4 Carl Jung Theories Explained: Persona, Shadow, Anima/Animus, The Self

A Brief Introduction to Carl Jung and Jungian Psychology.

Harry J. Stead
Oct 2 · 6 min read

The Persona

In every public arena we present an exaggerated version of ourselves which we hope will make an impression. The character we display in our occupation is not the same as at home. When alone we have no one to impress, but in public we wear a mask, a persona, so that we might impose a desirable image of ourselves onto others. Every profession has subtle agreements about the manners which are acceptable, and those which are not; and it is expected that the individual will adapt to these requirements without anyone having to openly explain them. A doctor, for instance, is expected to behave as a doctor should, with a patience and sympathy that would be difficult for an ordinary person to achieve; any propensity for impatience or hostility would not be acceptable, and for good reason.

The Shadow

If nothing else, the persona is obedience to expectations; it is the mask one wears to convince himself, and others, that he is not an altogether bad person. But one cannot go beyond the persona until he has incorporated into his character those darker character traits which belong to what Jung called the ‘shadow self’. The shadow is everything that we have denied in ourselves and cast into oblivion, or rather everything that the ego has refused to associate with itself, but that we can notice in other people — such things might include our sexuality, spontaneity, aggression, instincts, cowardice, carelessness, passion, enthusiasm, love of material possessions. It embraces all those sins, dark thoughts, and moods for which we felt guilt and shame.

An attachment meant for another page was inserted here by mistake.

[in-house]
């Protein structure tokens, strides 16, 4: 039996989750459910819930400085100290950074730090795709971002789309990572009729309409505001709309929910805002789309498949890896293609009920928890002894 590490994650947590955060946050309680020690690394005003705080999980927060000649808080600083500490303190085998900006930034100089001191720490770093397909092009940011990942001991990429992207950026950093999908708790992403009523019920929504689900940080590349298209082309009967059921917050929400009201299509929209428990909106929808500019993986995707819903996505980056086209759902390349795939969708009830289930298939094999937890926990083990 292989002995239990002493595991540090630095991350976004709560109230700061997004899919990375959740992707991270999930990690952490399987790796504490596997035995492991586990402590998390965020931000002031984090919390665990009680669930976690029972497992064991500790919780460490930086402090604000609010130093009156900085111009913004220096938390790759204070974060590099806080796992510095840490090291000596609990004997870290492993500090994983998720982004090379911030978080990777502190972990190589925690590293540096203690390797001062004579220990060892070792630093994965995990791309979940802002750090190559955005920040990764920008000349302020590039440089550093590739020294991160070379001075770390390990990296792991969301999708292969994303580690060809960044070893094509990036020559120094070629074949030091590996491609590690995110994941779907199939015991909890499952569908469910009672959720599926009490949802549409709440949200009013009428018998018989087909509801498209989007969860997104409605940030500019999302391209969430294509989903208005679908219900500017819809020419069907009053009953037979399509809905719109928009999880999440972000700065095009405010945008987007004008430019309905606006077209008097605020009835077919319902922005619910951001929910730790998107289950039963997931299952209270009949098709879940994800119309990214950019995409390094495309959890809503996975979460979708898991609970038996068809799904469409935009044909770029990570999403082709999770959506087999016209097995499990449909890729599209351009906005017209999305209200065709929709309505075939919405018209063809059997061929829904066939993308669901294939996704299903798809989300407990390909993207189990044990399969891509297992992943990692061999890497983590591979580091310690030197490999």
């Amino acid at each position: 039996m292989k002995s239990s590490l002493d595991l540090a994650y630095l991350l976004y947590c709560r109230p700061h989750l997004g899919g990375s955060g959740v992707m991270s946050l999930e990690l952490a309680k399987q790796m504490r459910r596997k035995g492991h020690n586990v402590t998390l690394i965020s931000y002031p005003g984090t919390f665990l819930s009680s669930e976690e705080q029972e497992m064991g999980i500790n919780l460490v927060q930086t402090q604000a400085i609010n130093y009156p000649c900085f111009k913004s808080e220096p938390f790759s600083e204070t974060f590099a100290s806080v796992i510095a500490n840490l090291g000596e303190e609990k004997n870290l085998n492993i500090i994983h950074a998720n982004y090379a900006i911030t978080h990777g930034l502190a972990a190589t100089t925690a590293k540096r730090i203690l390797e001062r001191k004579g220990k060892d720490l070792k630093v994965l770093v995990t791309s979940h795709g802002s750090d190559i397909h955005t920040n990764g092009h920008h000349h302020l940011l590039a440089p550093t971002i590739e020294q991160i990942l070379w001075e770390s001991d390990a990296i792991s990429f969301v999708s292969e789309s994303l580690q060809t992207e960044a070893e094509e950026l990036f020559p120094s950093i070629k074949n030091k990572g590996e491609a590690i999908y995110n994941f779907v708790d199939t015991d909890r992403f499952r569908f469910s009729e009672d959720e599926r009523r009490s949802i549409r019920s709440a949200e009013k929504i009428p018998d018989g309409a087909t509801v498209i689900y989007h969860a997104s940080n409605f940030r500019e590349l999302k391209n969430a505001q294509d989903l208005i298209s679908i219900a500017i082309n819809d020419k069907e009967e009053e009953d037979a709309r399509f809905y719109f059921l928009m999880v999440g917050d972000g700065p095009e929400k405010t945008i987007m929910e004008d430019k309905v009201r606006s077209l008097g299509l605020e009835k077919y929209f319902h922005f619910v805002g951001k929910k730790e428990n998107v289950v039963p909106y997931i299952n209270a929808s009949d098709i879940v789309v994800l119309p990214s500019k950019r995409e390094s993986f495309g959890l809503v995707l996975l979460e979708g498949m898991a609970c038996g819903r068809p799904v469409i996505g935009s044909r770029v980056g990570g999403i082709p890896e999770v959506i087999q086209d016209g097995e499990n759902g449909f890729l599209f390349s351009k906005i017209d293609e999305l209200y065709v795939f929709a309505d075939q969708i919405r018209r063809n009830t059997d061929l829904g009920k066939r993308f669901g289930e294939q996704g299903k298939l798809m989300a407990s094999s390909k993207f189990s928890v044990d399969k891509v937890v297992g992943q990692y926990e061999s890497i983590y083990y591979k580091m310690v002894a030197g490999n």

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Anima/Animus

Jung believed that nested inside the shadow are the qualities of our opposite gender. The anima is the archetype that expresses the fact that men have a minority of feminine qualities; and the animus expresses the masculine qualities within women. In every man there is a woman, and in every woman a man; or rather, there is the image of the ideal man/woman, which is, as a rule, formed in part by the experience of our mother/father, and by the influence of culture and heritage. One might argue that the ideas of feminine and masculine are based on arbitrary stereotypes. But Jung presented the concepts of the anima and animus as the ancient archetypes of Eros and Logos. Eros (the female) is associated with receptivity, creativity, relationships, and wholeness.. Logos (the male) is identified with power, thought, and action. (In Ancient Greek Eros means ‘love’, or ‘life energy’; whereas Logos is the term for a principle of order and knowledge.)

The Self

After one has overcome the persona, and integrated his shadow and the aspects of the anima/animus archetypes into one’s character, one then is given access, Jung believed, to enter into the deepest and highest reaches of the psyche, the archetype of wholeness– which Jung named the ‘Self’, the most significant of all the archetypes. ‘The Self embraces’, Jung writes, ‘ego-consciousness, shadow, anima, and collective unconscious in indeterminable extension.’ (Mysterium Coniunctionis, page 108.) The self then is the sum of everything we are now, and everything we once were, as well as everything we could potentially become; it is the symbol of the ‘God within us’, that which we are as a totality.


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Harry J. Stead

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Watch my video essays here — https://www.youtube.com/channel/UCox0arNMck5WJeUVCE0AXiQ

Personal Growth

Sharing our ideas and experiences.

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